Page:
Category : –Civil Unions & Partnerships

(Telegraph) Church of England to debate services for same-sex couples after bishop of Hereford backs diocese’s call

The Church of England will debate blessings for same-sex couples after a motion was passed by one diocese, with the support of the local bishop, calling for a formal liturgy.

The Bishop of Hereford, who spoke in favour of the change and voted for the motion, said he thinks clergy should be helped to carry out a more formal service with recently married gay couples.

Hereford’s diocesan synod has voted to support a motion calling on the House of Bishops to “commend an Order of Prayer and Dedication after the registration of a civil partnership or a same sex marriage”.

Read it all.

Posted in --Civil Unions & Partnerships, Anthropology, Church of England (CoE), CoE Bishops, Ethics / Moral Theology, Marriage & Family, Pastoral Theology, Religion & Culture, Sexuality, Sexuality Debate (in Anglican Communion), Theology

What Activist Masha Gessen, a promoter of Same-sex Marriage, admitted in 2012

Found there:

It’s a no-brainer that (homosexuals) should have the right to marry, but I also think equally that it’s a no-brainer that the institution of marriage should not exist . . . . Fighting for gay marriage generally involves lying about what we are going to do with marriage when we get there—-because we lie that the institution of marriage is not going to change, and that is a lie.

The institution of marriage is going to change, and it should change. And again, I don’t think it should exist. And I don’t like taking part in creating fictions about my life. That’s sort of not what I had in mind when I came out thirty years ago.

I have three kids who have five parents, more or less, and I don’t see why they shouldn’t have five parents legally . . . . I met my new partner, and she had just had a baby, and that baby’s biological father is my brother, and my daughter’s biological father is a man who lives in Russia, and my adopted son also considers him his father. So the five parents break down into two groups of three . . . . And really, I would like to live in a legal system that is capable of reflecting that reality, and I don’t think that’s compatible with the institution of marriage (emphasis mine).

I will take comments on this submitted by email only to KSHarmon[at]mindspring[dot]com.

Posted in --Civil Unions & Partnerships, Anthropology, Ethics / Moral Theology, Marriage & Family, Pastoral Theology, Sexuality, Theology

(NT News) Activist for the new Sexual Morality Rodney Croome urges respect in debate and praises Tasmania Anglican Bishop’s pastoral letter as the way the No case should be argued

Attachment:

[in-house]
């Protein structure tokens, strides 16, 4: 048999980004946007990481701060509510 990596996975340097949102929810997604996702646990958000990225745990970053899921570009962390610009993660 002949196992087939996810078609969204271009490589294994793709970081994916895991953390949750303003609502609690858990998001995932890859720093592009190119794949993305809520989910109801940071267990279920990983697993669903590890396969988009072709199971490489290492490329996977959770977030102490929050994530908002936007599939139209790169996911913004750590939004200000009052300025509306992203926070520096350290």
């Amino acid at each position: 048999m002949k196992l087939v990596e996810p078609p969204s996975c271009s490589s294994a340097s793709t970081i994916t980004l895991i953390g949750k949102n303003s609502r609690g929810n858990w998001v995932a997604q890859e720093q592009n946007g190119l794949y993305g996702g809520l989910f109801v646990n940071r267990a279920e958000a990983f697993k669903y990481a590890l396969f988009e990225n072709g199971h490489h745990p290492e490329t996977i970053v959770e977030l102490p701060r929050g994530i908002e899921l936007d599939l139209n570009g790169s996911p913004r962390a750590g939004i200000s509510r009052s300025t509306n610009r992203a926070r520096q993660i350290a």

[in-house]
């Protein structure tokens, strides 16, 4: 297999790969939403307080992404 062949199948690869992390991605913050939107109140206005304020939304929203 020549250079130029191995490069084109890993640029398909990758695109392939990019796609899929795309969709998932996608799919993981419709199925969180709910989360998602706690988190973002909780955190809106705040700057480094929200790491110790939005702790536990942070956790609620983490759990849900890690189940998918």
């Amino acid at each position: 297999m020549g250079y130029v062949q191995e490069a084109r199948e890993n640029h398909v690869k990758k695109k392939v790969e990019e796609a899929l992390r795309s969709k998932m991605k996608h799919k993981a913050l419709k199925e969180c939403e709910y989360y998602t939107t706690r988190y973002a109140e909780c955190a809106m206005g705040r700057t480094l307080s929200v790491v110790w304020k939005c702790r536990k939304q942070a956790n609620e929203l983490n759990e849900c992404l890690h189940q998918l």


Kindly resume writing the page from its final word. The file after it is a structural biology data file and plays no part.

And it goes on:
There are fears debate during the $122 million postal survey process could turn nasty.

“Even though I very much disagree with Bishop Condie’s views on marriage equality, his pastoral letter on the issue is a very good example of how the ‘no’ case should be conducted because it is respectful and based on principle,” Mr [Rodney] Croome said.

“I urge marriage equality supporters not to casually throw around the word ‘bigot’ and I urge those against the reform not to use offensive terms like ‘stolen generation’ to describe the children of same-sex couples.”

Bishop Condie’s letter said that, for Christians, marriage had always meant a commitment of one man to one woman voluntarily entered into for life.

“We shun actions and words that demean and marginalise; we reject discrimination, and especially grieve the way people who identify as homosexual have been treated in our society and churches,” the letter said.

Read it all.

Posted in --Civil Unions & Partnerships, Anthropology, Australia, Ethics / Moral Theology, Law & Legal Issues, Marriage & Family, Pastoral Theology, Religion & Culture, Sexuality, Theology, Theology: Scripture

The Bp of Tasmania’s Pastoral Letter on Marriage

Our prayer books set out the purpose of marriage: the procreation of children; a remedy against sin and fornication; and mutual support, help and comfort.

Read it all.

Posted in --Civil Unions & Partnerships, Anglican Church of Australia, Anthropology, Australia / NZ, Ethics / Moral Theology, Marriage & Family, Pastoral Theology, Religion & Culture, Sexuality, Theology, Theology: Scripture

(ABC Aus.) Same-sex marriage: Why have Muslims been so quiet in the debate?

Last night on ABC’s The Drum, Ali Kadri, spokesman for the Islamic Council of Queensland and the Australian Federation of Islamic Councils, said his community was stuck with the choice of offending allies or siding with critics, and the result had been silence.

“Unfortunately, in the current climate, the right and conservative side has attacked Muslims as terrorists and extremists, and naturally the left side has been allies in defending us for a long period of time,” he said.

“We are afraid if we come out with our opinion then the left may abandon us for going against their view and we can’t be friendly with the conservatives because they have been bashing us for 15, 20 years every chance they get … and that includes some Christian sects as well.”